New York State Senator Simcha Felder (Bklyn-17th district) warned Monday in a statement that “the time has come” to also allow well-trained, armed citizens to protect their fellow Jews from attacks.
In an email exchange with JewishPress.com, Felder noted that he has proposed legislation mandating that every school entrance be guarded by an armed officer.
“I certainly believe that every synagogue and house of worship should have the same,” he said.
“It’s a fact that in Israel many terrorist attacks have been thwarted by well-trained, armed citizens. Unfortunately, I think the time has come to allow the same here with experts in the field providing directive on the appropriate training,” Felder added.
The statement comes in response to a lawsuit filed in the US District Court on September 29 by the New York state Jewish Gun Club to overturn the state’s newly passed concealed carry laws.
The Rockland County-based Jewish Gun Club provides training and advocacy for Jewish gun owners.
The legislation prohibits civilians from carrying weapons in places of worship – including synagogues, where the risk of an attack has risen exponentially in the past several years.
US District Court Judge Vernon S. Broderick granted the gun club’s request for a hearing on a preliminary injunction on the law, but denied its request for a temporary restraining order (TRO) to stop enforcement of the law.
The hearing is set for October 28.
The gun club said Monday in a statement issued after the court’s agreement to hold a hearing on the matter, “We look forward to winning our motion for a preliminary injunction but we strongly disagree with the judge’s denial of our request for a TRO. The harm we suffer from the existence of this law is not ‘speculative and remote’ at all, but immediate, real and substantial.
“The court’s refusal to immediately enjoy the law that makesit a felony to possess a firearm in a ‘place of worship or religious observation’ is an affront to religious freedom that disrespects the reality of religiously observant people of all faiths.”
Plaintiffs in the lawsuit are Steven Goldstein, president of Congregation Bnei Matisyahu in Brooklyn, and Meir Ornstein, a resident of Rockland County.
Governor Kathy Hochul, Attorney-General Letitia James, NYPD Commissioner Keechant Sewell, Rockland County Sheriff Louis Falco, III, Kings County District Attorney Eric Gonzalez and Rockland County District Attorney Thomas Walsh, II are all named as defendants.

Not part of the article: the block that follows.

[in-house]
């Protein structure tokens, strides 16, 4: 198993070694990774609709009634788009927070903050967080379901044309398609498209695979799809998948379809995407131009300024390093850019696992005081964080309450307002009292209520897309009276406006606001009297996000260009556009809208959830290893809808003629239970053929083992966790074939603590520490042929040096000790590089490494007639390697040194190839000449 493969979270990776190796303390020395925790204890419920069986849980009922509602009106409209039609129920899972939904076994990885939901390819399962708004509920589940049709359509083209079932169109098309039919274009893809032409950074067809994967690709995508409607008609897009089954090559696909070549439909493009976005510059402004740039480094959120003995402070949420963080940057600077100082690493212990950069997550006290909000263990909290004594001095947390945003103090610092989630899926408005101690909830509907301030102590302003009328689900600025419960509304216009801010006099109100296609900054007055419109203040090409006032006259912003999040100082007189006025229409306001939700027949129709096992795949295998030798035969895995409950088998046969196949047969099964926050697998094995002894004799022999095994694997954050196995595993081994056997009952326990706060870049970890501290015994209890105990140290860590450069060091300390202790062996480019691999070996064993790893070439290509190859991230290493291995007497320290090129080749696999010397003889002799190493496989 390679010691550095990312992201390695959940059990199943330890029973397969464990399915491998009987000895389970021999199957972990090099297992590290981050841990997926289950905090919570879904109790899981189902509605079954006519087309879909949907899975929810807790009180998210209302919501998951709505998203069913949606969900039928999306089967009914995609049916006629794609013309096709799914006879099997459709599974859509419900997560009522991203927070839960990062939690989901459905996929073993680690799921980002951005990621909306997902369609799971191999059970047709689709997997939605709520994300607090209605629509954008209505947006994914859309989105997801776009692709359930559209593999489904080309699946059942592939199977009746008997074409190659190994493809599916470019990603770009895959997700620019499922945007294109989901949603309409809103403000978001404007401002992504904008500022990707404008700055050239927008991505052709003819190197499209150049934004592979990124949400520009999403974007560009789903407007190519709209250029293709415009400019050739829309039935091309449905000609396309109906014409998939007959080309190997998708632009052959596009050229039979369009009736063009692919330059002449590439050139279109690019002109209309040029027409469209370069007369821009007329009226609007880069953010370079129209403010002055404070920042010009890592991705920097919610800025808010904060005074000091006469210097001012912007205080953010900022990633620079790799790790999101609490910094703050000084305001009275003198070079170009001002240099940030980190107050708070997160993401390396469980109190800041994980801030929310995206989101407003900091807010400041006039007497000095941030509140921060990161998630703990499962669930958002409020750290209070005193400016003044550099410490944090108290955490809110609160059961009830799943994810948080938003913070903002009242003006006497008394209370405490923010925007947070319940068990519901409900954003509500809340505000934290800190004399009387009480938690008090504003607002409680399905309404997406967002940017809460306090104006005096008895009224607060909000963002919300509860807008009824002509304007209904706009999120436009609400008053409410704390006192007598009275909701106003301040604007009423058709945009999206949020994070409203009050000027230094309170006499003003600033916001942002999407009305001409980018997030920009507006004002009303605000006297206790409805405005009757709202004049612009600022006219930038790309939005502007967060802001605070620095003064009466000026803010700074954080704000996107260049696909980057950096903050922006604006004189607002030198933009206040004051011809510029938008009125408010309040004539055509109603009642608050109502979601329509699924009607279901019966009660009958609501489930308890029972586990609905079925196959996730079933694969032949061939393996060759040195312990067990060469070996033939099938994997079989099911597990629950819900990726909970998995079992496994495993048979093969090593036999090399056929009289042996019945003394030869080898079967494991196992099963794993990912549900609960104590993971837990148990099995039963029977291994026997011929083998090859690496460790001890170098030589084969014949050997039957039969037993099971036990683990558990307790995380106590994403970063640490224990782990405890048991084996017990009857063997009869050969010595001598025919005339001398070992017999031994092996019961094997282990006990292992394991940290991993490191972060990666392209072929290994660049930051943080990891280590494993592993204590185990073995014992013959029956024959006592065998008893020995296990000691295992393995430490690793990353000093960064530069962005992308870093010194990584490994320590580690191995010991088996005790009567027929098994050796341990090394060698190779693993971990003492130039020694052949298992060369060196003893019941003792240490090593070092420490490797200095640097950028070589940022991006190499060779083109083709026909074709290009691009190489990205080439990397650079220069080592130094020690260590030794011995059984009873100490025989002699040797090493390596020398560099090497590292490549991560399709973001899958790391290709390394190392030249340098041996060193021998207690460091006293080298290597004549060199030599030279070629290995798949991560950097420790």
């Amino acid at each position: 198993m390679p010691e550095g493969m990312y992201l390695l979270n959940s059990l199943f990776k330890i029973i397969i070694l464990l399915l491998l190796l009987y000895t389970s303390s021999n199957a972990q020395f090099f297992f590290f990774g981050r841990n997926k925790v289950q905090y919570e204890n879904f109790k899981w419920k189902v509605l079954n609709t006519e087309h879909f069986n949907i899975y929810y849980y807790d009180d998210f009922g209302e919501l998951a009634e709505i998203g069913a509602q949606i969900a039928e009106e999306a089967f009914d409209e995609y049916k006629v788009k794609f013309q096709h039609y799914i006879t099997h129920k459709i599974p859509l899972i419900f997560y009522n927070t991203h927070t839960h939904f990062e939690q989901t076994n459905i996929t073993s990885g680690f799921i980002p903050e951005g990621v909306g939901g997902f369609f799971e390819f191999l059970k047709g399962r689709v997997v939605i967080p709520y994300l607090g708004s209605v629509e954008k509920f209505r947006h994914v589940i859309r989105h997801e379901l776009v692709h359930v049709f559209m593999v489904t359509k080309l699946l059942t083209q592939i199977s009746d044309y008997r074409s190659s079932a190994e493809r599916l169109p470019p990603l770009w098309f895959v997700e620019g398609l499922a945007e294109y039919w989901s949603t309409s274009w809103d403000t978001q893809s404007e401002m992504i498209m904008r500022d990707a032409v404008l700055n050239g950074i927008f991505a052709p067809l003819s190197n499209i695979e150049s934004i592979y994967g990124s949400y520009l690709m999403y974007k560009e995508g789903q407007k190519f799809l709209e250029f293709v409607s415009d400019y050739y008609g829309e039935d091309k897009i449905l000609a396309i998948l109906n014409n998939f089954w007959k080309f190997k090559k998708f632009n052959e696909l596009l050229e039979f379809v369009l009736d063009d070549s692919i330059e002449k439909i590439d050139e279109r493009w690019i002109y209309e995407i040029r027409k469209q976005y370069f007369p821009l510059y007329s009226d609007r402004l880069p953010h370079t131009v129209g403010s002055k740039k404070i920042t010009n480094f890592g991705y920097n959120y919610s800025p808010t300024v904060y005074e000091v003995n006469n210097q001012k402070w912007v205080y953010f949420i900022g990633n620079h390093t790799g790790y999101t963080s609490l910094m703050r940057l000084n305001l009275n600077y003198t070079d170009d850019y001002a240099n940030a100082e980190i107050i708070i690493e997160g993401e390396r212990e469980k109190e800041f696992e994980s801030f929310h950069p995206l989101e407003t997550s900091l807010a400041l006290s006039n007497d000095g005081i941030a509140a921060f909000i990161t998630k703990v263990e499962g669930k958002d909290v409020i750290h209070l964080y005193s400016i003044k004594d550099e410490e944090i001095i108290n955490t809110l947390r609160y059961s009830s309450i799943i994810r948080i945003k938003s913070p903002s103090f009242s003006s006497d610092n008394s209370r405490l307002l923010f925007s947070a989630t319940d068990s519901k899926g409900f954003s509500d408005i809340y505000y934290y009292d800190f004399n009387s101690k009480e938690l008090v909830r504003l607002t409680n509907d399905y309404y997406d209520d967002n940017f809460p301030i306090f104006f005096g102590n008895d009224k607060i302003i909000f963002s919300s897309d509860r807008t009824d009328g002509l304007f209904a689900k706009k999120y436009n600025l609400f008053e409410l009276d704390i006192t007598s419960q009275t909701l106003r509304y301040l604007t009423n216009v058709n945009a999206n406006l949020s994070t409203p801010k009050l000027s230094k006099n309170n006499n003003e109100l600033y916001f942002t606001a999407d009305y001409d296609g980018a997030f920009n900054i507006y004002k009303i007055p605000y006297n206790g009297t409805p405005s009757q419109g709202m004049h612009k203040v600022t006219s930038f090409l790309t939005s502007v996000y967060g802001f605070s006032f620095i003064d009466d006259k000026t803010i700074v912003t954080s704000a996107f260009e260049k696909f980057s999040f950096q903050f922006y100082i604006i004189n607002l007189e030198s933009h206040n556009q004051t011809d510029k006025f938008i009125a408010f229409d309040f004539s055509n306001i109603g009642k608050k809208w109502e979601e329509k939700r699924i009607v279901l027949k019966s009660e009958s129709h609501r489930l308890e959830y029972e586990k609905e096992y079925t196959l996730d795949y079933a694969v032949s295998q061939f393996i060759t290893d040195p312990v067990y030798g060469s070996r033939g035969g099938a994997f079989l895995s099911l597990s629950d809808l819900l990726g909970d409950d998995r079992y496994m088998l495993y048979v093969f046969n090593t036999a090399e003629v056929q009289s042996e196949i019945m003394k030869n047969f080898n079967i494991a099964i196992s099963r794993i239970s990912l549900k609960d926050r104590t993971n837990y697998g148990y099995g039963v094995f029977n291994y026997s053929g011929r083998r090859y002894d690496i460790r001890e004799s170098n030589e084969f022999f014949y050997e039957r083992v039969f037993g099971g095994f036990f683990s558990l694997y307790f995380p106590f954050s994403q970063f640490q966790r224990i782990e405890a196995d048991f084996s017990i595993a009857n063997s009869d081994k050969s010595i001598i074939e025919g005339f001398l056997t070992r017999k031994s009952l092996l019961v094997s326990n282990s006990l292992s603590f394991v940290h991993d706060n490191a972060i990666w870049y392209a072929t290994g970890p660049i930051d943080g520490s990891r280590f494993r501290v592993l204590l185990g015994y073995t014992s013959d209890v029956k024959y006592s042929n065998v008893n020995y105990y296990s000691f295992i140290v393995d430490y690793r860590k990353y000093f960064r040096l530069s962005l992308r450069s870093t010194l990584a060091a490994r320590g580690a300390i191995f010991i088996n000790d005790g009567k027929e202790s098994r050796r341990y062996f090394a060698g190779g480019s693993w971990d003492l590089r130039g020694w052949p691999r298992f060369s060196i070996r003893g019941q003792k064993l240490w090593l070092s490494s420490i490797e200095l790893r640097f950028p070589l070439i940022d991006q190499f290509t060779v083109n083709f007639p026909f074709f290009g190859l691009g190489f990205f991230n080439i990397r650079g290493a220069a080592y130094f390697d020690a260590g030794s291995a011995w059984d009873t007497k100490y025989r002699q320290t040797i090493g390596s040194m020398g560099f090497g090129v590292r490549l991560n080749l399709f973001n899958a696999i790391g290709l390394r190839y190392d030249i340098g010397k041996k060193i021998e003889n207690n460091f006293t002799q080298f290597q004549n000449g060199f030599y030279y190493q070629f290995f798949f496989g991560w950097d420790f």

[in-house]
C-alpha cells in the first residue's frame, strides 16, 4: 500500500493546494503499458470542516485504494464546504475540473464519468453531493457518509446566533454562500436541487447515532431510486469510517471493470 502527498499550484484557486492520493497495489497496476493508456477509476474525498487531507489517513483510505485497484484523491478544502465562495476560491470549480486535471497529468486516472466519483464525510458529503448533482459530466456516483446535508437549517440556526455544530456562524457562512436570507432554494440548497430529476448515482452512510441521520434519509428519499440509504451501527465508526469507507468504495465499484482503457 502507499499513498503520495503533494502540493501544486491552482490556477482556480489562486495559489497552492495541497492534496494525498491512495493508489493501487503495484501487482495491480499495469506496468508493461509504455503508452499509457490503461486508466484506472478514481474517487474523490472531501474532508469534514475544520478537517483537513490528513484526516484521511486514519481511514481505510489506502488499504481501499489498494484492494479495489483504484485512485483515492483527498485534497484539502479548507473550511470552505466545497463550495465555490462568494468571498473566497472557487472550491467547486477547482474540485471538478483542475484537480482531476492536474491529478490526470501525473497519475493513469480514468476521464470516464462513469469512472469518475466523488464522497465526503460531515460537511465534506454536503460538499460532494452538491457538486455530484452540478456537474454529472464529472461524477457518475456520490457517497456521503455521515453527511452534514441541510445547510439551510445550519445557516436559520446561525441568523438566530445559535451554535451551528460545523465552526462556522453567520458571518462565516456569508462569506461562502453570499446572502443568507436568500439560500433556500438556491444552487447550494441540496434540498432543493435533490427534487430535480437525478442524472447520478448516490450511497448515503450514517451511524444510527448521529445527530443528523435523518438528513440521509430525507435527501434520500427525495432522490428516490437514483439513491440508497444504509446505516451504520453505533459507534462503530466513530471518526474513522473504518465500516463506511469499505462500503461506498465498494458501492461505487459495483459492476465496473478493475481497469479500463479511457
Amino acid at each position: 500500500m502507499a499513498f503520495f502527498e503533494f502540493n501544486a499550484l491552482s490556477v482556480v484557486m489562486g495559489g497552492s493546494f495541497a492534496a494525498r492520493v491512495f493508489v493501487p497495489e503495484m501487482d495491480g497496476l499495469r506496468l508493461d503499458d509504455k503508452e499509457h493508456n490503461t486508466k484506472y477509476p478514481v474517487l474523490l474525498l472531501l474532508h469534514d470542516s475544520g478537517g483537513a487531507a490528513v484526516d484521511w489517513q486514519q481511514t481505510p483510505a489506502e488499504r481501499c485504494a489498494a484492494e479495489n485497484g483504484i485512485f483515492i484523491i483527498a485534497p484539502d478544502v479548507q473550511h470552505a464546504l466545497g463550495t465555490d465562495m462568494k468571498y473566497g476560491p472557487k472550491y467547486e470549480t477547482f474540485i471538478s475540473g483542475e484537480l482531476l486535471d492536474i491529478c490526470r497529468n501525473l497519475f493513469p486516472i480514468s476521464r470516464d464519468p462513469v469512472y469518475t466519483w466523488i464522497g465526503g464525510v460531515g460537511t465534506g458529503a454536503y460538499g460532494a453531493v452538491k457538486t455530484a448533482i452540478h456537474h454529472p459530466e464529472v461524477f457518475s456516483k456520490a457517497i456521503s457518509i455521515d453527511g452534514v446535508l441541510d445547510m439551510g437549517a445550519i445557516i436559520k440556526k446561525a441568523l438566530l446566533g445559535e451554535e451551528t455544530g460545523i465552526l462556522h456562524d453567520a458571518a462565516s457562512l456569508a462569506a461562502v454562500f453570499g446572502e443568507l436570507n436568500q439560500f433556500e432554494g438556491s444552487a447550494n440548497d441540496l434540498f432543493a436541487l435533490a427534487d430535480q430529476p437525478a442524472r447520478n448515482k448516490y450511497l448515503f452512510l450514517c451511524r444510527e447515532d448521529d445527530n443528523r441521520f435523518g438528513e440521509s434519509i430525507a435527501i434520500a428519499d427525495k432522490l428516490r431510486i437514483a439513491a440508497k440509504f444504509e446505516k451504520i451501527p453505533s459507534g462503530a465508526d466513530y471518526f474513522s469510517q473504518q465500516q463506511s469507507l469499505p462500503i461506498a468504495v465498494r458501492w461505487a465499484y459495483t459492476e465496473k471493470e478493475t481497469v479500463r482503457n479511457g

Former nursing student John Earnest opened fire with an assault rifle inside Chabad of Poway during Passover services on April 27, 2019, killing 60-year-old Lori Gilbert Kaye, a longtime congregant at Chabad. Two others were injured in the anti-Semitic attack and the synagogue’s rabbi, Yisroel Goldstein, lost a finger in the shooting.
Robert Bowers, 46, slaughtered 11 Jews as they listened to a sermon inside the Tree of Life synagogue in the Squirrel Hill neighborhood on October 27, 2018, opening fire with an AR-15 assault rifle at the members of the congregation.
US District Judge Robert Colville said in June of this year (2022) that he anticipates that Bowers’s trial would take place in 2023, most likely between April and June.
The New York State Jewish Gun Club has filed an application for an emergency injunction to stop the state from enforcing the part of the new law that designates places of worship or religious observation as “sensitive places” in which carrying a licensed firearm is illegal, with severe criminal penalties.
The so-called “sensitive areas” include – but are not limited to – New York City’s Times Square, bars, libraries, schools, parks, government buildings, hospitals, churches, synagogues and other places of worship.
Violators will be charged with a felony offense under the new law.
“The plaintiffs argue that the Concealed Carry Improvement Act, signed on July 1, 2022, specifically targets people of faith by threatening them with arrest and felony prosecution if they carry their firearm while engaging in religious observance. Furthermore, the new gun law makes their members ‘vulnerable to hate and violence,’ The Legislative Gazette reported this past weekend.
The gun club’s attorney, Cory Morris, noted in the lawsuit that the Concealed Carry Improvement Act targets those legally carrying a firearm in churches, synagogues and other places of worship, rather than the criminals who attack them.
“This legislation not only ensures that the surge in religion-based hate crimes will continue, but turns worshippers into sitting ducks,” Morris warned.